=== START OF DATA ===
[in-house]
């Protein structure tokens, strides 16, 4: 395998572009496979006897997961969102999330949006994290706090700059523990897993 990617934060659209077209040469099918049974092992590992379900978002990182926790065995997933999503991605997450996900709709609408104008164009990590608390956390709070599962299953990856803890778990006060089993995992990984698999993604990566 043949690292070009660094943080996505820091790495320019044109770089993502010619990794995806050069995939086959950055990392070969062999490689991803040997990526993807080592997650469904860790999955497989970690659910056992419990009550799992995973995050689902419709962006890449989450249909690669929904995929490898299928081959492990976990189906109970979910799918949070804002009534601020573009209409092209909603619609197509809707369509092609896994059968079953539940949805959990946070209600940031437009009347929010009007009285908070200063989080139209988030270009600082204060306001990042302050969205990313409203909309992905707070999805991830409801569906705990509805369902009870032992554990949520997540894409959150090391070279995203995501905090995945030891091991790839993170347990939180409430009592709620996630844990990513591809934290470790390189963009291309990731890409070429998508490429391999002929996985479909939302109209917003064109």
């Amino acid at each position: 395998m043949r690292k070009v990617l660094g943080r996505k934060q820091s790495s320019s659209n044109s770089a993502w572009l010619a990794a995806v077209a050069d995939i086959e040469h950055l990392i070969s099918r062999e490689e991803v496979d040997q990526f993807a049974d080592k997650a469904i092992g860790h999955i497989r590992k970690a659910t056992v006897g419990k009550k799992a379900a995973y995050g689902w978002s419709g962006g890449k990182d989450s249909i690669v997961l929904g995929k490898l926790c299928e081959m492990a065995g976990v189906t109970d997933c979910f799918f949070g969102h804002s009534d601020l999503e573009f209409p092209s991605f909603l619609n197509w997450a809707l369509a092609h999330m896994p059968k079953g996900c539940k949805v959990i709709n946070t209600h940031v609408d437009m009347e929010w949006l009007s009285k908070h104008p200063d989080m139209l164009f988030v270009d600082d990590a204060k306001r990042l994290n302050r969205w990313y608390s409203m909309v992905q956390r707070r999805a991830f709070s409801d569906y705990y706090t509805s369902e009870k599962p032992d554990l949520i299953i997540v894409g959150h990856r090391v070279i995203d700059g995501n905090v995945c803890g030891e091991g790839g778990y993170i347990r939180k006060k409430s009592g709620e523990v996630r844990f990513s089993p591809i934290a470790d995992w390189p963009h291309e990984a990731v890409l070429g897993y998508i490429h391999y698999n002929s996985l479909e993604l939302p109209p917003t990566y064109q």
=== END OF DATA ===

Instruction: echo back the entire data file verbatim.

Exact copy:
[in-house]
């Protein structure tokens, strides 16, 4: 395998572009496979006897997961969102999330949006994290706090700059523990897993 990617934060659209077209040469099918049974092992590992379900978002990182926790065995997933999503991605997450996900709709609408104008164009990590608390956390709070599962299953990856803890778990006060089993995992990984698999993604990566 043949690292070009660094943080996505820091790495320019044109770089993502010619990794995806050069995939086959950055990392070969062999490689991803040997990526993807080592997650469904860790999955497989970690659910056992419990009550799992995973995050689902419709962006890449989450249909690669929904995929490898299928081959492990976990189906109970979910799918949070804002009534601020573009209409092209909603619609197509809707369509092609896994059968079953539940949805959990946070209600940031437009009347929010009007009285908070200063989080139209988030270009600082204060306001990042302050969205990313409203909309992905707070999805991830409801569906705990509805369902009870032992554990949520997540894409959150090391070279995203995501905090995945030891091991790839993170347990939180409430009592709620996630844990990513591809934290470790390189963009291309990731890409070429998508490429391999002929996985479909939302109209917003064109």
């Amino acid at each position: 395998m043949r690292k070009v990617l660094g943080r996505k934060q820091s790495s320019s659209n044109s770089a993502w572009l010619a990794a995806v077209a050069d995939i086959e040469h950055l990392i070969s099918r062999e490689e991803v496979d040997q990526f993807a049974d080592k997650a469904i092992g860790h999955i497989r590992k970690a659910t056992v006897g419990k009550k799992a379900a995973y995050g689902w978002s419709g962006g890449k990182d989450s249909i690669v997961l929904g995929k490898l926790c299928e081959m492990a065995g976990v189906t109970d997933c979910f799918f949070g969102h804002s009534d601020l999503e573009f209409p092209s991605f909603l619609n197509w997450a809707l369509a092609h999330m896994p059968k079953g996900c539940k949805v959990i709709n946070t209600h940031v609408d437009m009347e929010w949006l009007s009285k908070h104008p200063d989080m139209l164009f988030v270009d600082d990590a204060k306001r990042l994290n302050r969205w990313y608390s409203m909309v992905q956390r707070r999805a991830f709070s409801d569906y705990y706090t509805s369902e009870k599962p032992d554990l949520i299953i997540v894409g959150h990856r090391v070279i995203d700059g995501n905090v995945c803890g030891e091991g790839g778990y993170i347990r939180k006060k409430s009592g709620e523990v996630r844990f990513s089993p591809i934290a470790d995992w390189p963009h291309e990984a990731v890409l070429g897993y998508i490429h391999y698999n002929s996985l479909e993604l939302p109209p917003t990566y064109q």